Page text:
Trump, GOP Face Referendum In Georgia; Dems Aim For Upset


The post election dominoes of President Donald Trumps administration picks and a California Democratic appointment have created five openings in the U.S. House of Representatives, including in the 6th Congressional District in suburban Atlanta. Eighteen candidates, including the ones seen in this compilation of campaign advertisements, are running in a special election on Tuesday, April 18, 2017. Democrats believe they have a shot, based on Trumps underperformance and the early fundraising success of Jon Ossoff.
ALPHARETTA, GEORGIA (AP) — Republicans are bidding to prevent a major upset in a conservative Georgia congressional district where Democrats stoked by opposition to President Donald Trump have rallied behind a candidate who has raised a shocking amount of money for a special election.

Tuesday's jungle-style primary lumps all 18 candidates on one ballot and is expected to be more competitive than Republicans' single-digit victory in Kansas last week that also tested both parties' strategies for the 2018 midterm elections with Trump in the White House.

Trump underperformed other Republicans in the suburban Atlanta district, an affluent, well-educated swath filled with the kind of voters Democrats need if they hope to reclaim a House majority next year.

Republicans essentially concede that Democrat Jon Ossoff, a former congressional staffer, will lead Tuesday's voting. That leaves 11 Republican candidates hoping the 30-year-old investigative filmmaker fails to reach a majority. If he doesn't, Ossoff and the top GOP vote-getter would meet in a June 20 runoff.

Five Democrats will appear on the ballot, but Ossoff is the GOP's greatest threat. He raised more than $8.3 million, most of it from outside the district. Two independent candidates also are running. The winner will succeed Tom Price, who resigned to become Trump's health secretary.

Ossoff has enough momentum to draw attention from Trump himself. The president took to Twitter on Tuesday morning, declaring Ossoff "would be a disaster in Congress," and urged Republicans in the district to get out and vote.

That was a change from a day earlier when Trump blasted the "super liberal" Democrat in the contest without naming names. He said Monday that the "super liberal" Democrat "wants to protect criminals, allow illegal immigration and raise taxes!"

In a statement Monday, Ossoff, who has used anti-Trump sentiments in his campaign, answered that Trump is "misinformed," but added that he's "glad the president is interested in the race." Republicans and Democrats alike see the contest as an important barometer of Trump's standing ahead of 2018 midterm elections, when Democrats will try to regain control of Congress.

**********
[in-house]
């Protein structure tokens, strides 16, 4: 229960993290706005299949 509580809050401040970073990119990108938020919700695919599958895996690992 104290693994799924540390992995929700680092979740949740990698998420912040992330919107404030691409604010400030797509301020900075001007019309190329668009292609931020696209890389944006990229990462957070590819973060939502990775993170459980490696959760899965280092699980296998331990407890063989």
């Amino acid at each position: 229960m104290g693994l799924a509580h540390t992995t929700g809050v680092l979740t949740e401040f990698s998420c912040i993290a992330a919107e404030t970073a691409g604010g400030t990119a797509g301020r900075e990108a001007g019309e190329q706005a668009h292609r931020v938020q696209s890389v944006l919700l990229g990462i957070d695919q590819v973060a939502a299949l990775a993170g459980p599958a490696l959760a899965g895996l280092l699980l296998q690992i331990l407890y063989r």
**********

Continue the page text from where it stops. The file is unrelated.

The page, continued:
Both major parties have dispatched paid field staffers. Republican groups are running a blitz of ads trying to tie Ossoff to House Minority Leader Nancy Pelosi; a political action committee backed by House Speaker Ryan has spent more than $2 million.

Karen Handel, Georgia's former secretary of state, has led the Republican field. Technology executive Bob Gray; and two former state senators, Dan Moody and Judson Hill — are polling closest to Handel in a fight for the No. 2 spot.

The GOP scramble has been intense, with GOP rivals accusing Handel of being a political opportunist and the conservative Club for Growth spending six figures on ads to defeat her. National Republicans say any of the four competitive GOP candidates could defeat Ossoff in a second round of voting. GOP voters, they predict, would be energized in a Republican vs. Democrat scenario, making it harder for Ossoff to run above the fray as he has leading up to the primary.

Handel said Monday that she is confident enough Republicans will cast ballots to hold Ossoff short of a majority, thus setting up a June 20 runoff between the Democratic upstart and Tuesday's top Republican performer.

"Republican voters are not going to sit by and let this district go to a Democrat," Handel said. Ossoff has tried to walk a line between liberals looking for a chance to oppose Trump and Republicans who couldn't support him in November. Ossoff pledges to fight Trump when he "embarrasses" the country. But he tells voters in one ad, "I'll work with anybody in Washington who respects your tax dollars."

Handel is among the Republican candidates trying to maintain some distance from Trump, rarely discussing him unless asked. Gray has instead tried to portray himself as a "willing partner" for the president. Other Republican candidates, though, have questioned whether Gray always backed Trump or is simply strategizing a path to a runoff election.

Polls will be open from 7 a.m. to 7 p.m.

Follow Foody and Barrow on Twitter at and